New fellows of the Econometric Society
Three members of the Department, Jessica Pan, John Quah, and Satoru Takahashi, were recently elected to the highly selective fellowship of the Econometric Society. They join Chew Soo Hong, who was elected a fellow of the society in 2011
Jessica Pan is an applied microeconomist. Her recent work focuses on gender differences in labor market and educational outcomes; international migration and its labor market effects on source and host countries; and topics in labor economics such as discrimination, marriage markets, and the returns to education.
The central "puzzle" that motivates much of her gender-related work is: why is it that despite the remarkable convergence in the economic roles of men and women and the reversal of the gender education gap in favor of women, gender gaps in labor supply, earnings, and representation in top jobs remain large and persistent? She examines various constraints that women might face in attaining their full earnings potential -- these include persistent gender identity norms (e.g. "men should earn more than their wives"), increasing returns to working long hours coupled with the lack of affordable and flexible childcare, and prejudice-based discrimination.
John Quah works on different areas of economic theory, including general equilibrium, monotone comparative statics, and revealed preference. General equilibrium models describe precisely what it means to have total demand equal total supply in an economy with many markets; monotone comparative statics is a mathematical technique that allows economists to study how a choice variable (such as a firm’s decision on its output) will change as relevant parameters in the choice environment changes; revealed preference investigates the empirical content of different economic models.
Many important economic decisions, such as insurance or investment decisions, require economic agents to decide on their exposure to risk. In recently published work in the area of revealed preference, Professor Quah and his co-authors analyze data collected in an experiment that re-creates an environment similar to one faced by a financial investor. They develop new techniques that allow them to check if the experimental subjects behave in a way consistent with various economic models of choice and, if they do, to recover the utility functions satisfying various criteria that could be consistent with a particular subject’s investment decisions.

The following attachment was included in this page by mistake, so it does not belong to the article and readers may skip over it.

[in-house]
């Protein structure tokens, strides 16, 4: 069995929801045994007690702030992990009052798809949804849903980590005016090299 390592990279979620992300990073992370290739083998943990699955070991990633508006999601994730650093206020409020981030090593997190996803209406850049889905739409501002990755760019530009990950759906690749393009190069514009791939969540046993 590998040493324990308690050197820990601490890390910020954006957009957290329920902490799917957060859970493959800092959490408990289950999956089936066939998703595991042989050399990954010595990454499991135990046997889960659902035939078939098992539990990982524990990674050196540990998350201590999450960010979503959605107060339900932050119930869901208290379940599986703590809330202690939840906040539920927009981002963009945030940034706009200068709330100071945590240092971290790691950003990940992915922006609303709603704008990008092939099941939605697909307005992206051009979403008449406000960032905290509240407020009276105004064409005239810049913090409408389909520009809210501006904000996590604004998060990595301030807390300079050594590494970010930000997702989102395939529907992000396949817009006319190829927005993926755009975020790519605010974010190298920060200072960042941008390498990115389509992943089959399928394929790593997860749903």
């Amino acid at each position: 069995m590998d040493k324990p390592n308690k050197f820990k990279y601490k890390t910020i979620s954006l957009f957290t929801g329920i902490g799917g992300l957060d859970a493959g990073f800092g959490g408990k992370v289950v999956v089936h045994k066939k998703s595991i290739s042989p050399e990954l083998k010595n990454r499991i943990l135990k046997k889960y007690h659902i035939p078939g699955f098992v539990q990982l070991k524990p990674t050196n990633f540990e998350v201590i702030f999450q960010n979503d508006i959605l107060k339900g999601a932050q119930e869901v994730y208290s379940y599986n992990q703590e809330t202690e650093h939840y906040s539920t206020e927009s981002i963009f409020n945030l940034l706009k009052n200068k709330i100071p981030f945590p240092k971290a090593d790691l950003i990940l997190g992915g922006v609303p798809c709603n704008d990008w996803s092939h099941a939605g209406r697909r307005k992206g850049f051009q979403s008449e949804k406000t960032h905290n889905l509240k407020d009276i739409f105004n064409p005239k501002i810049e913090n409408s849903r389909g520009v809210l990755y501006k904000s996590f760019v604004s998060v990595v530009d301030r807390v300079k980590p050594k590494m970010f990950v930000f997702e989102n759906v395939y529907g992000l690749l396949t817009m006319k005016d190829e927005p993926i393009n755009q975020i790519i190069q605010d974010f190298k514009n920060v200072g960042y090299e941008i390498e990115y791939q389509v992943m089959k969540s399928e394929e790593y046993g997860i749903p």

Satoru Takahashi’s research work focuses on game theory, a technique of formal modeling that helps economists understand how firms, consumers, regulators, and other economic agents interact in a strategic way, advancing their interests as they respond to what the other players are doing. In particular, Satoru focuses on repeated games (where players interact repeatedly over time) and games with incomplete information (where players have only limited information on what they or their opponents gain or lose under different strategies).
In recent published work, Satoru and his co-author develop new techniques that facilitate the study of the structure of players’ beliefs in games: not just players’ beliefs on the fundamentals of the game environment, but also what they believe about what other players believe, and so on. It is known that games of strategic complements could have more than one equilibrium; a by-product of their analysis is that some of these equilibria could be identified as being robust (in a specific sense). Satoru and his co-authors are now exploring further applications of their new technique.
JQ September 30th, 2020